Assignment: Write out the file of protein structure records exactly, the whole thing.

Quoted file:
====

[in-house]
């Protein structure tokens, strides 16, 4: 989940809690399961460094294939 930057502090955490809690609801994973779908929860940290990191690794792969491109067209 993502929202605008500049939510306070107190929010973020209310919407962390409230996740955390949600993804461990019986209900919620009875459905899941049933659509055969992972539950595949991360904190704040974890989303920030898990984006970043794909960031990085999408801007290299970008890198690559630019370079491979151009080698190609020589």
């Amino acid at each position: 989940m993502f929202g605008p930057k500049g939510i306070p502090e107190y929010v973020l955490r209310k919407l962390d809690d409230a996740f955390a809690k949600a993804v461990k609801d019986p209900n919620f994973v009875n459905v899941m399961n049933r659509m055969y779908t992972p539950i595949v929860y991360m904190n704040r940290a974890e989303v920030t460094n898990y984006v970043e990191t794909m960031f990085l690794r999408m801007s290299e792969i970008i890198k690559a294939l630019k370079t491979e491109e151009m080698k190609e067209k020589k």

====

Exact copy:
[in-house]
């Protein structure tokens, strides 16, 4: 989940809690399961460094294939 930057502090955490809690609801994973779908929860940290990191690794792969491109067209 993502929202605008500049939510306070107190929010973020209310919407962390409230996740955390949600993804461990019986209900919620009875459905899941049933659509055969992972539950595949991360904190704040974890989303920030898990984006970043794909960031990085999408801007290299970008890198690559630019370079491979151009080698190609020589």
């Amino acid at each position: 989940m993502f929202g605008p930057k500049g939510i306070p502090e107190y929010v973020l955490r209310k919407l962390d809690d409230a996740f955390a809690k949600a993804v461990k609801d019986p209900n919620f994973v009875n459905v899941m399961n049933r659509m055969y779908t992972p539950i595949v929860y991360m904190n704040r940290a974890e989303v920030t460094n898990y984006v970043e990191t794909m960031f990085l690794r999408m801007s290299e792969i970008i890198k690559a294939l630019k370079t491979e491109e151009m080698k190609e067209k020589k």